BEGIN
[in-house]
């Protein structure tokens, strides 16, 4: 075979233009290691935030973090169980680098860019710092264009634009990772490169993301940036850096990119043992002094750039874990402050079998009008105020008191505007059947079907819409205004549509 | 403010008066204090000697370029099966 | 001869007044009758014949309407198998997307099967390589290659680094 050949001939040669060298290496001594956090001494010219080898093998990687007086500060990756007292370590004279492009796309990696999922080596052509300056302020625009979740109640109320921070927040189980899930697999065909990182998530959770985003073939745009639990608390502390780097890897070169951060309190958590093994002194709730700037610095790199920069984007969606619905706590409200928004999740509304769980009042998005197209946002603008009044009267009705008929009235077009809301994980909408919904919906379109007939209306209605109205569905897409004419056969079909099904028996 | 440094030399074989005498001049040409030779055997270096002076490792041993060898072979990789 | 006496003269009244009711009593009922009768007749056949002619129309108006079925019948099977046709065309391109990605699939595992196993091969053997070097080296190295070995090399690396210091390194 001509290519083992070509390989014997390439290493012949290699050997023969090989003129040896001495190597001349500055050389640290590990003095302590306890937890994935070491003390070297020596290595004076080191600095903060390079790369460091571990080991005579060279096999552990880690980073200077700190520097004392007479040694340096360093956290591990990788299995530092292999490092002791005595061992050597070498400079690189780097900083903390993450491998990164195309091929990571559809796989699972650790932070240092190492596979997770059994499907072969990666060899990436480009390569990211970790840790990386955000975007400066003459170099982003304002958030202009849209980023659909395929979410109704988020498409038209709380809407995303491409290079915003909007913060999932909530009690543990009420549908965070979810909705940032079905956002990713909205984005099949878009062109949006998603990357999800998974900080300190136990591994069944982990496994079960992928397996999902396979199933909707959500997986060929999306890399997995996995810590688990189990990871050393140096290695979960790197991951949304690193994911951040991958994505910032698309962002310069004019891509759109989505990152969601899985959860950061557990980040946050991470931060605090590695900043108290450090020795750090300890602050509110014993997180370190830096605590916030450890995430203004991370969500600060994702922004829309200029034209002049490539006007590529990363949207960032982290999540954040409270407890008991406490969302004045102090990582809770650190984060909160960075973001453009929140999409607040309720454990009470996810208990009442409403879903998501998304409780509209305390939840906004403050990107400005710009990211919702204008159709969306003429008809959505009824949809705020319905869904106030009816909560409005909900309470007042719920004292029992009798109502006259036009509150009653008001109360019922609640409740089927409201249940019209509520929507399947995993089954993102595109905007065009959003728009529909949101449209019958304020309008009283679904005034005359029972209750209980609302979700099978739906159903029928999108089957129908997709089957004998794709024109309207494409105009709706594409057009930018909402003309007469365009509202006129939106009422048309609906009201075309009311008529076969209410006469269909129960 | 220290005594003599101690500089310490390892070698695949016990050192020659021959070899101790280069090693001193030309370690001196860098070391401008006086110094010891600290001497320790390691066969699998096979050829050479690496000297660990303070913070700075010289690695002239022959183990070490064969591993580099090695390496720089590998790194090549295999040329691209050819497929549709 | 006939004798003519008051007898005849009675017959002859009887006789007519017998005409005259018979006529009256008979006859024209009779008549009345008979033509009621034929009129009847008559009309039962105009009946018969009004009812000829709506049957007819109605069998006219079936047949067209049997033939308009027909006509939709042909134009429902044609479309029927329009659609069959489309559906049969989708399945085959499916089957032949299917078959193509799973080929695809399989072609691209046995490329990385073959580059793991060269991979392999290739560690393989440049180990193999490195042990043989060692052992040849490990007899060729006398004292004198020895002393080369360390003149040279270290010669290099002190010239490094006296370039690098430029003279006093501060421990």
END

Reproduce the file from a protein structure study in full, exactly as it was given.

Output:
[in-house]
């Protein structure tokens, strides 16, 4: 075979233009290691935030973090169980680098860019710092264009634009990772490169993301940036850096990119043992002094750039874990402050079998009008105020008191505007059947079907819409205004549509 | 403010008066204090000697370029099966 | 001869007044009758014949309407198998997307099967390589290659680094 050949001939040669060298290496001594956090001494010219080898093998990687007086500060990756007292370590004279492009796309990696999922080596052509300056302020625009979740109640109320921070927040189980899930697999065909990182998530959770985003073939745009639990608390502390780097890897070169951060309190958590093994002194709730700037610095790199920069984007969606619905706590409200928004999740509304769980009042998005197209946002603008009044009267009705008929009235077009809301994980909408919904919906379109007939209306209605109205569905897409004419056969079909099904028996 | 440094030399074989005498001049040409030779055997270096002076490792041993060898072979990789 | 006496003269009244009711009593009922009768007749056949002619129309108006079925019948099977046709065309391109990605699939595992196993091969053997070097080296190295070995090399690396210091390194 001509290519083992070509390989014997390439290493012949290699050997023969090989003129040896001495190597001349500055050389640290590990003095302590306890937890994935070491003390070297020596290595004076080191600095903060390079790369460091571990080991005579060279096999552990880690980073200077700190520097004392007479040694340096360093956290591990990788299995530092292999490092002791005595061992050597070498400079690189780097900083903390993450491998990164195309091929990571559809796989699972650790932070240092190492596979997770059994499907072969990666060899990436480009390569990211970790840790990386955000975007400066003459170099982003304002958030202009849209980023659909395929979410109704988020498409038209709380809407995303491409290079915003909007913060999932909530009690543990009420549908965070979810909705940032079905956002990713909205984005099949878009062109949006998603990357999800998974900080300190136990591994069944982990496994079960992928397996999902396979199933909707959500997986060929999306890399997995996995810590688990189990990871050393140096290695979960790197991951949304690193994911951040991958994505910032698309962002310069004019891509759109989505990152969601899985959860950061557990980040946050991470931060605090590695900043108290450090020795750090300890602050509110014993997180370190830096605590916030450890995430203004991370969500600060994702922004829309200029034209002049490539006007590529990363949207960032982290999540954040409270407890008991406490969302004045102090990582809770650190984060909160960075973001453009929140999409607040309720454990009470996810208990009442409403879903998501998304409780509209305390939840906004403050990107400005710009990211919702204008159709969306003429008809959505009824949809705020319905869904106030009816909560409005909900309470007042719920004292029992009798109502006259036009509150009653008001109360019922609640409740089927409201249940019209509520929507399947995993089954993102595109905007065009959003728009529909949101449209019958304020309008009283679904005034005359029972209750209980609302979700099978739906159903029928999108089957129908997709089957004998794709024109309207494409105009709706594409057009930018909402003309007469365009509202006129939106009422048309609906009201075309009311008529076969209410006469269909129960 | 220290005594003599101690500089310490390892070698695949016990050192020659021959070899101790280069090693001193030309370690001196860098070391401008006086110094010891600290001497320790390691066969699998096979050829050479690496000297660990303070913070700075010289690695002239022959183990070490064969591993580099090695390496720089590998790194090549295999040329691209050819497929549709 | 006939004798003519008051007898005849009675017959002859009887006789007519017998005409005259018979006529009256008979006859024209009779008549009345008979033509009621034929009129009847008559009309039962105009009946018969009004009812000829709506049957007819109605069998006219079936047949067209049997033939308009027909006509939709042909134009429902044609479309029927329009659609069959489309559906049969989708399945085959499916089957032949299917078959193509799973080929695809399989072609691209046995490329990385073959580059793991060269991979392999290739560690393989440049180990193999490195042990043989060692052992040849490990007899060729006398004292004198020895002393080369360390003149040279270290010669290099002190010239490094006296370039690098430029003279006093501060421990």